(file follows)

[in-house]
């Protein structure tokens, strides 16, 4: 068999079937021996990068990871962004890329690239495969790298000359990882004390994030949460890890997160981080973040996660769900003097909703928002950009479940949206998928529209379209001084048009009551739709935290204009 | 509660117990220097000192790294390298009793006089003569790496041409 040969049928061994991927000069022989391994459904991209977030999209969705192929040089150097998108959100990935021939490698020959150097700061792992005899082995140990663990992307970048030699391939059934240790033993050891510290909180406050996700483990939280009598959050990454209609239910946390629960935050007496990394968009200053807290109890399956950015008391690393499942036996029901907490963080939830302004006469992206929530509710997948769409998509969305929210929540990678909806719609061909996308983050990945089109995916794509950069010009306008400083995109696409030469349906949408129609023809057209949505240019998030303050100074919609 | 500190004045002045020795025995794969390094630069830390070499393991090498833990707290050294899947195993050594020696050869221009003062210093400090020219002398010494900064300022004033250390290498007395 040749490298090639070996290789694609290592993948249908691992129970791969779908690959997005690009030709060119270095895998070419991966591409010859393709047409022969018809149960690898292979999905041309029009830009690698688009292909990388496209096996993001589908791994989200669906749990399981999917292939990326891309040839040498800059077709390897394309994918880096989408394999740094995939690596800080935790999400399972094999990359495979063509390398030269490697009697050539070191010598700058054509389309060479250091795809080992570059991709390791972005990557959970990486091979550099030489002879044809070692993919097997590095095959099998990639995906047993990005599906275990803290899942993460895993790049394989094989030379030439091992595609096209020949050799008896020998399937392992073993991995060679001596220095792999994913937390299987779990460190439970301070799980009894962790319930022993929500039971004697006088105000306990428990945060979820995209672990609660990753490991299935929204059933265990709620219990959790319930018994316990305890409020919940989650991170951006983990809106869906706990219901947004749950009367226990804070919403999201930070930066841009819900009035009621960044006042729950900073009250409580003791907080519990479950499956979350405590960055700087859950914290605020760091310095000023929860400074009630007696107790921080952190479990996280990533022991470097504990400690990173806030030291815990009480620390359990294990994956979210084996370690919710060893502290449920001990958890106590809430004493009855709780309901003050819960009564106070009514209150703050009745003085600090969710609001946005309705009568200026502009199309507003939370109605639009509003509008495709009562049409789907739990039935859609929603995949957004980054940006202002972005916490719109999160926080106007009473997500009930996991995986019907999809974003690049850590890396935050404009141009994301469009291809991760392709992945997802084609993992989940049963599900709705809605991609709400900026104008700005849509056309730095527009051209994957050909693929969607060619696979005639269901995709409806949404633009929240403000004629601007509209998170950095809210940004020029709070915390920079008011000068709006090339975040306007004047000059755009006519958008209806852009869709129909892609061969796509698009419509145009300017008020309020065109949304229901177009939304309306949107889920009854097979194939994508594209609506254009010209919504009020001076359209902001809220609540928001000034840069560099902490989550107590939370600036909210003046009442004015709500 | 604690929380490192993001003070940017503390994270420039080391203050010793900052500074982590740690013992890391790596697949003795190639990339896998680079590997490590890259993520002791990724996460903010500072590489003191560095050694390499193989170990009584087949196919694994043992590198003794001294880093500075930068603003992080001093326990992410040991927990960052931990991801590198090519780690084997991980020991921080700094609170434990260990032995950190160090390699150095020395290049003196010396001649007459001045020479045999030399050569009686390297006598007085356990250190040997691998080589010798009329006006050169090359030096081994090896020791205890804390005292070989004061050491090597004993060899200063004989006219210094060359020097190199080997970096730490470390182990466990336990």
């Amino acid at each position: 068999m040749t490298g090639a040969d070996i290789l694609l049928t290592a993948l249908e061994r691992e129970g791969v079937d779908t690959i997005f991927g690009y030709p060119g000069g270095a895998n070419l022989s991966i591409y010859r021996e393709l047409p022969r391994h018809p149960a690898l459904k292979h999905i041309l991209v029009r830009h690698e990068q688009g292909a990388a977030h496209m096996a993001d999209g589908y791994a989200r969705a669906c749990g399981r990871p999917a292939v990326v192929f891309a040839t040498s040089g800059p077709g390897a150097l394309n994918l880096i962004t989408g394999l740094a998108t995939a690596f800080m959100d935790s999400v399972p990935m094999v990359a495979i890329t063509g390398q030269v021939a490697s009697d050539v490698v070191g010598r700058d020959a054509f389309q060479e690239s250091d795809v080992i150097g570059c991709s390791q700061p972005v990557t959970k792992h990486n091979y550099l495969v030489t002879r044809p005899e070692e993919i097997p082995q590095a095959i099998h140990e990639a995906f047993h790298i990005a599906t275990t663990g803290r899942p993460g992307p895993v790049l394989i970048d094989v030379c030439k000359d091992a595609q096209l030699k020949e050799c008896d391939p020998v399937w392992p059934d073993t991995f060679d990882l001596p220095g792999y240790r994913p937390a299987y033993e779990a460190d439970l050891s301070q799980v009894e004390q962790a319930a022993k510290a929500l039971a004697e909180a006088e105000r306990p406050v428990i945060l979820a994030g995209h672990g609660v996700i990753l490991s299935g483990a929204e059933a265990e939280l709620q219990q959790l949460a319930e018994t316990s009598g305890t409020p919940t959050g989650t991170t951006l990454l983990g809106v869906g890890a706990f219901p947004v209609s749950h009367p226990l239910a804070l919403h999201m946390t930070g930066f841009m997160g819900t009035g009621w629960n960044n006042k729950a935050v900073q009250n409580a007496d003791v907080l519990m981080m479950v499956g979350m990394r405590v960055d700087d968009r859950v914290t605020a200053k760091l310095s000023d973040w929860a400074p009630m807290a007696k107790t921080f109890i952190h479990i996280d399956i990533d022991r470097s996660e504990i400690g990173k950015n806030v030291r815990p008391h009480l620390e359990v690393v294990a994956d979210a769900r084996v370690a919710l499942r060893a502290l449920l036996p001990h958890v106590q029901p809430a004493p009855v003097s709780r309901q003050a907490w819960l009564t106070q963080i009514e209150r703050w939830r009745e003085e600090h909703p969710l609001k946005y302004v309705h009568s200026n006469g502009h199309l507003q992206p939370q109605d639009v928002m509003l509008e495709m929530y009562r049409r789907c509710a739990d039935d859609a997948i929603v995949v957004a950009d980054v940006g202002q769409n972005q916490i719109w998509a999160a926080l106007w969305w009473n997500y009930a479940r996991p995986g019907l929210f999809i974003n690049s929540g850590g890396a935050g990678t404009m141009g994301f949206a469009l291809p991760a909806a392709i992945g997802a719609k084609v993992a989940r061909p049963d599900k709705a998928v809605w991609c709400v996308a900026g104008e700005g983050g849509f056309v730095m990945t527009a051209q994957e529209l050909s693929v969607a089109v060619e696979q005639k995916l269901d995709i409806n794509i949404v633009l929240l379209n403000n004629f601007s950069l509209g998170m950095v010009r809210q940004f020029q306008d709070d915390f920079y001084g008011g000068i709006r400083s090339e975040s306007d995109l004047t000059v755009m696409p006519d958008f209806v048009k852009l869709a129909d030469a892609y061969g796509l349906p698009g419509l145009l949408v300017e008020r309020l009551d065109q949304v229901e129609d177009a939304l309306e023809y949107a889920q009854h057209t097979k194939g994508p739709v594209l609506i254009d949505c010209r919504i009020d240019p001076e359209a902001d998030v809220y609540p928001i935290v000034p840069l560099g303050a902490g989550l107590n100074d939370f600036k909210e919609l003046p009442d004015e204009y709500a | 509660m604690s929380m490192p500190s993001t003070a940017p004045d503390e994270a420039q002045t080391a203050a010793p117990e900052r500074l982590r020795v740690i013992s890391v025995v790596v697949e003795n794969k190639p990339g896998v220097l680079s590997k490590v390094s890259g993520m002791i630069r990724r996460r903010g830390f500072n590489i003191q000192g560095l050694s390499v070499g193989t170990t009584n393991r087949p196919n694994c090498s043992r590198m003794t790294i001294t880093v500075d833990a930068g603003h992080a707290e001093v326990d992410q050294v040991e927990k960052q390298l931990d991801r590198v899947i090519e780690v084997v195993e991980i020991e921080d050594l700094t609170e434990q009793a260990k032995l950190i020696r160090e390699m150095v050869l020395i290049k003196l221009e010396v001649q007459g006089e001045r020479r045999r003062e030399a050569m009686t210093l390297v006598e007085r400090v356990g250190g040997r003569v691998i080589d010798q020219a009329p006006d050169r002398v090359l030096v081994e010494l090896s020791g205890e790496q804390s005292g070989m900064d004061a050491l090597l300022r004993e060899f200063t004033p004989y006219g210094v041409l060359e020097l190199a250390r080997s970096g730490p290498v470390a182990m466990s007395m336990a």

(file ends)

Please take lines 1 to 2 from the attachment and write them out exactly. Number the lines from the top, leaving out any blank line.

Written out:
[in-house]
């Protein structure tokens, strides 16, 4: 068999079937021996990068990871962004890329690239495969790298000359990882004390994030949460890890997160981080973040996660769900003097909703928002950009479940949206998928529209379209001084048009009551739709935290204009 | 509660117990220097000192790294390298009793006089003569790496041409 040969049928061994991927000069022989391994459904991209977030999209969705192929040089150097998108959100990935021939490698020959150097700061792992005899082995140990663990992307970048030699391939059934240790033993050891510290909180406050996700483990939280009598959050990454209609239910946390629960935050007496990394968009200053807290109890399956950015008391690393499942036996029901907490963080939830302004006469992206929530509710997948769409998509969305929210929540990678909806719609061909996308983050990945089109995916794509950069010009306008400083995109696409030469349906949408129609023809057209949505240019998030303050100074919609 | 500190004045002045020795025995794969390094630069830390070499393991090498833990707290050294899947195993050594020696050869221009003062210093400090020219002398010494900064300022004033250390290498007395 040749490298090639070996290789694609290592993948249908691992129970791969779908690959997005690009030709060119270095895998070419991966591409010859393709047409022969018809149960690898292979999905041309029009830009690698688009292909990388496209096996993001589908791994989200669906749990399981999917292939990326891309040839040498800059077709390897394309994918880096989408394999740094995939690596800080935790999400399972094999990359495979063509390398030269490697009697050539070191010598700058054509389309060479250091795809080992570059991709390791972005990557959970990486091979550099030489002879044809070692993919097997590095095959099998990639995906047993990005599906275990803290899942993460895993790049394989094989030379030439091992595609096209020949050799008896020998399937392992073993991995060679001596220095792999994913937390299987779990460190439970301070799980009894962790319930022993929500039971004697006088105000306990428990945060979820995209672990609660990753490991299935929204059933265990709620219990959790319930018994316990305890409020919940989650991170951006983990809106869906706990219901947004749950009367226990804070919403999201930070930066841009819900009035009621960044006042729950900073009250409580003791907080519990479950499956979350405590960055700087859950914290605020760091310095000023929860400074009630007696107790921080952190479990996280990533022991470097504990400690990173806030030291815990009480620390359990294990994956979210084996370690919710060893502290449920001990958890106590809430004493009855709780309901003050819960009564106070009514209150703050009745003085600090969710609001946005309705009568200026502009199309507003939370109605639009509003509008495709009562049409789907739990039935859609929603995949957004980054940006202002972005916490719109999160926080106007009473997500009930996991995986019907999809974003690049850590890396935050404009141009994301469009291809991760392709992945997802084609993992989940049963599900709705809605991609709400900026104008700005849509056309730095527009051209994957050909693929969607060619696979005639269901995709409806949404633009929240403000004629601007509209998170950095809210940004020029709070915390920079008011000068709006090339975040306007004047000059755009006519958008209806852009869709129909892609061969796509698009419509145009300017008020309020065109949304229901177009939304309306949107889920009854097979194939994508594209609506254009010209919504009020001076359209902001809220609540928001000034840069560099902490989550107590939370600036909210003046009442004015709500 | 604690929380490192993001003070940017503390994270420039080391203050010793900052500074982590740690013992890391790596697949003795190639990339896998680079590997490590890259993520002791990724996460903010500072590489003191560095050694390499193989170990009584087949196919694994043992590198003794001294880093500075930068603003992080001093326990992410040991927990960052931990991801590198090519780690084997991980020991921080700094609170434990260990032995950190160090390699150095020395290049003196010396001649007459001045020479045999030399050569009686390297006598007085356990250190040997691998080589010798009329006006050169090359030096081994090896020791205890804390005292070989004061050491090597004993060899200063004989006219210094060359020097190199080997970096730490470390182990466990336990």